Mark enjoys his family - which keeps growing!

Mark enjoys his family – which keeps growing!

Gilroy and his wife Amy reside in Brentwood, Tennessee. Their six children are Lindsey, Merrick, Ashley, Caroline, Bo, and Zachary—the youngest has now headed off for college, so he and Amy are officially empty nesters.

PROFESSIONAL SERVICES

Q: Will E-books Ruin Book Publishing?

Q: Will e-books ruin book publishing?

A: Of course not.

Okay, let me qualify that. If by ruin you mean “bring an end to” and if by book publishing you mean the “careful and professional preparation and dissemination of long form intellectual property expressed in words” then I stick by my answer and say, of course not.

Will e-books ruin book publishing?

Are paper-and-ink books dying?

Now if by book publishing you mean the above definition but specifically and predominantly in a paper, ink, and binding medium, then I guess the answer is possibly. Probably not, but possibly. Maybe the readers of the world will gradually or spontaneously decide that we don’t need to kill any more trees and that electronic dissemination and acquisition is the only way to go.

But paper and ink aren’t what make a book. As has always been the case in book publishing content is king and packaging secondary.  So if paper, ink, and binding do some day go away, I would simply say, no big deal. I don’t think that’s going to happen any time soon as the latest research (the PubTrack program from Bowker) indicates that 82% of Americans – who represent one third of the book publishing market – still prefer printed books exclusively.

For updated stats see my blog How Many People Are Reading on E-Reader Devices, which shows much more robust numbers for e-readers – but still indicates that paper and ink will be around a good while!

In his book Business At the Speed of Thought Bill Gates asserted that we tend to overestimate the amount of change new technology will cause in its first two years but underestimate the amount of change that will occur in the next five years. How long has Amazon had the Kindle and Sony its e-book reader in the market? If Gates was right then it will be 2012 or 2013 before we have a pretty good idea where e-books are going.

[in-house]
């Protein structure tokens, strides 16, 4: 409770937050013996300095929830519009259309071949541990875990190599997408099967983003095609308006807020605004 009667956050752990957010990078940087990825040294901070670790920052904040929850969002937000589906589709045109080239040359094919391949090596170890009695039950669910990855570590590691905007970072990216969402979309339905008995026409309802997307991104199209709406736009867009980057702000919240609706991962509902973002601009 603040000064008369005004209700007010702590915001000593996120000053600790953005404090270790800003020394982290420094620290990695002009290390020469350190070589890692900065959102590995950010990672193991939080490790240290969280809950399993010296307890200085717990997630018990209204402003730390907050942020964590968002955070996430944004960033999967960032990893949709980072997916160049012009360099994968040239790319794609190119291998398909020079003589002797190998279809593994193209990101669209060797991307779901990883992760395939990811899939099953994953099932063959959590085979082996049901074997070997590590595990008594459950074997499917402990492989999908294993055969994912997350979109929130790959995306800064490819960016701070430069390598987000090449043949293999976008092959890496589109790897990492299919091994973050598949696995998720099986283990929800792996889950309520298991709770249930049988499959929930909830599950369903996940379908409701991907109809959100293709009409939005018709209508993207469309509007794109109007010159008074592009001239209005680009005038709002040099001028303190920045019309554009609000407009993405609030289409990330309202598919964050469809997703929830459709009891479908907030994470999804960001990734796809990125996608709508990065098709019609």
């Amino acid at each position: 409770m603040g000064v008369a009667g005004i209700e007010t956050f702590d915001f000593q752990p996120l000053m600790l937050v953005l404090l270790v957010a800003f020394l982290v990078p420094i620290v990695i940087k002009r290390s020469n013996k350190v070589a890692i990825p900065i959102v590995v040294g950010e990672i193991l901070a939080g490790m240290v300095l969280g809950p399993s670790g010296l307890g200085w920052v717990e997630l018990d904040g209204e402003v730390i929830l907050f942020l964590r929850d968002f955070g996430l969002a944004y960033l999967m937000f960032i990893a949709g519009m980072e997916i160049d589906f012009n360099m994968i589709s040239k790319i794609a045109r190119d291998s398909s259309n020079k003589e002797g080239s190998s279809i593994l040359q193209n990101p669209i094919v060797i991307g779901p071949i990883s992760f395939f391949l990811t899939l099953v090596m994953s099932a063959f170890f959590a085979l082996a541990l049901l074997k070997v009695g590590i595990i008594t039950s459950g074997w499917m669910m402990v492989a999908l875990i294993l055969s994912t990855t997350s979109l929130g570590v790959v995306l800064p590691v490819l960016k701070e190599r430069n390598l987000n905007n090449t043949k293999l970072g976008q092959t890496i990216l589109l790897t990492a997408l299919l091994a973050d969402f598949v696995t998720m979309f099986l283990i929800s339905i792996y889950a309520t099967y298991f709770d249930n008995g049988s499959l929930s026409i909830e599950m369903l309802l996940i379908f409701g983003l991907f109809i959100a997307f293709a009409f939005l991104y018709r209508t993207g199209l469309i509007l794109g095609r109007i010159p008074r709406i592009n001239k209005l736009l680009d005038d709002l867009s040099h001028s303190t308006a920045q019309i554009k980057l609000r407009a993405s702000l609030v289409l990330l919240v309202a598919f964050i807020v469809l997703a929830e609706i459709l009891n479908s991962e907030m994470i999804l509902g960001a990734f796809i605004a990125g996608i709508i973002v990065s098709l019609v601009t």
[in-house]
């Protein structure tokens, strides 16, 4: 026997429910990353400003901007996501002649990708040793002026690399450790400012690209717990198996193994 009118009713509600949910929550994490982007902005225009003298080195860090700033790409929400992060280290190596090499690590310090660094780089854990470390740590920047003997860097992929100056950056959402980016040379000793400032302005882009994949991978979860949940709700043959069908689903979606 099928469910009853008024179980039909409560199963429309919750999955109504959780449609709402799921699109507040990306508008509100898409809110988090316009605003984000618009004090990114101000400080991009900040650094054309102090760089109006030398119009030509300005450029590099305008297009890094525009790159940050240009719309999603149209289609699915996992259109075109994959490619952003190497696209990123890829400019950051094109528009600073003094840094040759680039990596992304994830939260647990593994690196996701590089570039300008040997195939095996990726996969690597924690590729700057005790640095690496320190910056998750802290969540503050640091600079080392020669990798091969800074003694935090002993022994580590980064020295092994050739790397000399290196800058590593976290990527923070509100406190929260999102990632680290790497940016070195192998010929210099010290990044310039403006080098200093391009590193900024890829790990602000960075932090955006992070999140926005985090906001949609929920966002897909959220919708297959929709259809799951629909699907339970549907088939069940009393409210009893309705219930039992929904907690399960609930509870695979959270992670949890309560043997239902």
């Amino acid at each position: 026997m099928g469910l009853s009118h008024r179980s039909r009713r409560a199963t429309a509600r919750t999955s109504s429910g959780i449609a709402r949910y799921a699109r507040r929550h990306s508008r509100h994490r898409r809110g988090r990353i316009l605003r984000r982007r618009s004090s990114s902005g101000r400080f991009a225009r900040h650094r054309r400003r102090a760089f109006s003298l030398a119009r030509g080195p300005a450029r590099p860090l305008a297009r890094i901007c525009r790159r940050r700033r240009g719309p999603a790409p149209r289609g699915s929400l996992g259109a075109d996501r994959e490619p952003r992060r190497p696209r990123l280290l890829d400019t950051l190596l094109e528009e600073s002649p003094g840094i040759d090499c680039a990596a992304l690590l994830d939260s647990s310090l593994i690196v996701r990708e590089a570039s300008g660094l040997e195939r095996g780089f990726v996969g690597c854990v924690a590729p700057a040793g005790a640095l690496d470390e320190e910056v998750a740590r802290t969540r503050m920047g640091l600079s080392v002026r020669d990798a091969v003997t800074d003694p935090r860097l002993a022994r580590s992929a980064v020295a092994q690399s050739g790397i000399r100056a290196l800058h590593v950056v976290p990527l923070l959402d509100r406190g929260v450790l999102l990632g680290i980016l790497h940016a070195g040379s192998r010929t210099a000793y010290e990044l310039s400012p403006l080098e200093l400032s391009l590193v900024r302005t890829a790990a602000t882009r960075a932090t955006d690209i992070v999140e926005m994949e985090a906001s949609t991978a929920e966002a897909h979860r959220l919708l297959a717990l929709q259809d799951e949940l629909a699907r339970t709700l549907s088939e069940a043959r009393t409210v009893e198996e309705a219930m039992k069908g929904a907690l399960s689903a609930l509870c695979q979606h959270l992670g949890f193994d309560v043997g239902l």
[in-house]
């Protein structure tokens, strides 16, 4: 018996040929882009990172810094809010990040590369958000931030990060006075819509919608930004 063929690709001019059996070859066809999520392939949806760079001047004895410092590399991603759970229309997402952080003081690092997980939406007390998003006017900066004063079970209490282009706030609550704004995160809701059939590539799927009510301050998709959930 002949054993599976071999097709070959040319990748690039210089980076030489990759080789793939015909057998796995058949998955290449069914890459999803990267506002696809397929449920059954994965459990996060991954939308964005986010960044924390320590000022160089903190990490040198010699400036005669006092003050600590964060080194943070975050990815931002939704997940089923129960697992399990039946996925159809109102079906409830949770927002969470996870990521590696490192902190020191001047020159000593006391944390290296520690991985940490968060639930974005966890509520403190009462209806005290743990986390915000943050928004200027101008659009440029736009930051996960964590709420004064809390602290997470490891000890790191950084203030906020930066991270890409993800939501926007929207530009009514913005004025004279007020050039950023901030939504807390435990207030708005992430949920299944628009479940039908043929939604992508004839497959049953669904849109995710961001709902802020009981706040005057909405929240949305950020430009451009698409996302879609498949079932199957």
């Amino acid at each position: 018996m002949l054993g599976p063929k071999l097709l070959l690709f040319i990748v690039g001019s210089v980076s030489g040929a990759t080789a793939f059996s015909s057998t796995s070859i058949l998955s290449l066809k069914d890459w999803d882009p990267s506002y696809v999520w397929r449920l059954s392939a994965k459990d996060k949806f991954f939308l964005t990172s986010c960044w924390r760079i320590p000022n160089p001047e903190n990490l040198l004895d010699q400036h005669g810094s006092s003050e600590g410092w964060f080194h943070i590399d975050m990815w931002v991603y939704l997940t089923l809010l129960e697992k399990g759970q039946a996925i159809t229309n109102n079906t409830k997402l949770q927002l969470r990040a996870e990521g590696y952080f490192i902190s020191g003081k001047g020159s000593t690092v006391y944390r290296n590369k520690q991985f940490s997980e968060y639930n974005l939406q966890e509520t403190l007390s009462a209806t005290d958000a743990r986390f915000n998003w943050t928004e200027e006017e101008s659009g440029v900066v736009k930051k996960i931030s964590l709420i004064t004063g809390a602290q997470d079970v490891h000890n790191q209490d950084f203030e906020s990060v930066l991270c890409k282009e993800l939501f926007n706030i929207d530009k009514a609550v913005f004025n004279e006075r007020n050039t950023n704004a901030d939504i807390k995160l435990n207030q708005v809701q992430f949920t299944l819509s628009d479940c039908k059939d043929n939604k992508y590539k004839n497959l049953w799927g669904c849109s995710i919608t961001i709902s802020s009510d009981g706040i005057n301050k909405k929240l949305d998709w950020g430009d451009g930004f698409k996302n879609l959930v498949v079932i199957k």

Now if by book publishing your definition is closer to “long form intellectual property expressed in words” no matter what media is used to distribute the material then I would say for that to come to an end some entirely different dynamics other than an e-book reader would have to be involved. Mike Hyatt, CEO of Thomas Nelson and my former boss, raised the question of what the Internet is doing to our brains in relation to its impact on long form reading. He cited Nicholas Carr’s article in the Atlantic Monthly, “Is Google Making Us Stupid?” Carr’s observation is that as the Internet has become his universal medium, concentrating on longer pieces for more than a couple of pages has become increasingly difficult. Carr says:

I’m not the only one. When I mention my troubles with reading to friends and acquaintances—literary types, most of them—many say they’re having similar experiences. The more they use the Web, the more they have to fight to stay focused on long pieces of writing.

Since an e-book, at least in its most popular hardware expressions, is designed to essentially look, feel, and behave like a a paper, print, and binding book, you can’t blame it for any for any widespread impact on people’s ability to apprehend long form content just because it’s in a digital format.

Again, citing the most up-to-date research from Bowker’s PubTrack data, in 2007, 164 million Americans over the age of 13, about 75% of the population with discretionary spending power, purchased at least one book. Book consumption is greater with age but still relatively constant. And for those who assert that junior readers simply won’t read unless the content is wrapped up in a digital sight, sound, and interactive experience, I’d simply point to the Harry Potter phenomenon where seven- and eight-year-old kids could suddenly read 800-page books! There is an ongoing voracious appetite for books across ages and within all the niches of the human marketplace. And America won’t always account for one-third of all book consumption.

So will e-books ruin book publishing? Absolutely not. Will they change book publishing? Over time, most likely, but not in its essence.

So is book publishing, a medium brought to the masses by Johannes Gutenberg through his invention of mechanical printing almost 600 years ago, safe for at least another millennium?

Now that’s an entirely different question! Give me a sec and I’ll see if I can google an answer!